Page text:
* Azerbaijan gas supply decision expected in 2011
* Nabucco to meet Shah Deniz officials in Vienna on Thursday
* First supplies scheduled to transport in 2017/2018 (Adds detail)
By Luiza and Ilie
BUCHAREST, Nov 23 (Reuters) - Financing for Europe’s planned Nabucco gas pipeline project can be settled and will not create a bottleneck, while a key decision on gas supplies from Azerbaijan is expected later this year, consortium chief Reinhard Mitschek said on Wednesday.
Undermined by spiralling cost estimates and delays, the project aiming to bring in up to 31 billion cubic metres of gas a year from the Caspian region, has long been regarded as the EU’s dream scheme for reducing energy dependence from Russia.
“I am confident that once we will have the gas supply and transportation contracts and ... with political support we expect financing will be settled and will not create a bottleneck,” Mitschek told a news conference in Bucharest.
He said institutions such as the European Investment Bank, the European Bank for Reconstruction and Development and World Bank financing arm IFC were willing to contribute some 4 billion euros overall, pending several conditions, including an environmental assessment which would be finalised next year.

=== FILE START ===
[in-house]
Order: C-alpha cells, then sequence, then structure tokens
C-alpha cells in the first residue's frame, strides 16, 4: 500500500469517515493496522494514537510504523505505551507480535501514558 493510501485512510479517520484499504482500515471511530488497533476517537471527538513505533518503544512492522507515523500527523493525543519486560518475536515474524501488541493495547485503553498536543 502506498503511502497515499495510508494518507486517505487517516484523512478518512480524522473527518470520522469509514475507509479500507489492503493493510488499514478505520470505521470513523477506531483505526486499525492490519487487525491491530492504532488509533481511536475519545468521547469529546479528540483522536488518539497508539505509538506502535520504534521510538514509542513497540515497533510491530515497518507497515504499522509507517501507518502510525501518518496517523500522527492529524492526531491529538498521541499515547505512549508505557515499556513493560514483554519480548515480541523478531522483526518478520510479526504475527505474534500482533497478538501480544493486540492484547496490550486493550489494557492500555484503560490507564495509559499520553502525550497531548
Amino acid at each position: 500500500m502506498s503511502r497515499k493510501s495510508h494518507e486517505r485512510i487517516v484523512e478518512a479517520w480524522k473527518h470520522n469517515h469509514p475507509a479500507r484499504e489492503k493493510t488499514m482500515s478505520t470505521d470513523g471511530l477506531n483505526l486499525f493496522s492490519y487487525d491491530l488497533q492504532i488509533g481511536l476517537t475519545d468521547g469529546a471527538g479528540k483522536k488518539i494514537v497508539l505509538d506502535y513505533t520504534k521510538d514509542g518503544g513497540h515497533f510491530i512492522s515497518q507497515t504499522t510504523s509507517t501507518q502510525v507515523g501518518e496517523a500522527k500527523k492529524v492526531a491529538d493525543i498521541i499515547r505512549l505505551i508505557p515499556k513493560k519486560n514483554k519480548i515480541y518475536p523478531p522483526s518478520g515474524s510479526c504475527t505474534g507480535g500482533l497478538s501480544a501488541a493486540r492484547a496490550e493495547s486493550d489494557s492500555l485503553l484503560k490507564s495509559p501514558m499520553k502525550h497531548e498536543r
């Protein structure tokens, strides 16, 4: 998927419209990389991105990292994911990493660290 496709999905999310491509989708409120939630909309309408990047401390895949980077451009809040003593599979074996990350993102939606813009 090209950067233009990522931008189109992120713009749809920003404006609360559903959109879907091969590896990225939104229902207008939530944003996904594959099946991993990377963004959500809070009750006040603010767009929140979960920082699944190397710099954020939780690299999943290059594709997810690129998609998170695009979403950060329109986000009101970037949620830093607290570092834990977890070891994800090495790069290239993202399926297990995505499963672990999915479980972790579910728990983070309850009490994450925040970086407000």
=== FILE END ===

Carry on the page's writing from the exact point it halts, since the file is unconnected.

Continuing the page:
Nabucco and a Russian-designed pipeline South Stream, as well as other pipeline projects, are all vying for Azeri gas from the Shah Deniz field to boost fuel supplies to southern Europe.
Earlier this month, Azerbaijan energy minister Natig Aliyev said Nabucco would carry gas from the Caspian region to Europe when local production rises to appropriate levels. “I am confident we can develop the project in time,” Mitschek said adding that his consortium will meet Shah Deniz officials in Vienna on Thursday to discuss transport via Nabucco.
The pipeline, which the European Commission has estimated will cost around 10 billion euros, is scheduled to transport the first supplies in 2017 or 2018.
“The start of the open season will depend on progress with gas suppliers. I expect a decision from Shah Deniz at year-end and if this happens ... then we can start the open season at the end of the first quarter of 2012.”
Since the inception of the Nabucco project, much has changed in the global gas market, including the commercial viability of unconventional gas from shale.
The European Commission has already said it was receptive to talks on combining pipelines competing to bring gas from Shah Deniz.
Nabucco’s shareholders are Austria’s OMV, Germany’s RWE , Hungary’s MOL, Turkey’s Botas, BEH of Bulgaria and Romania’s Transgaz. (Writing by Radu Marinas; editing by Keiron Henderson)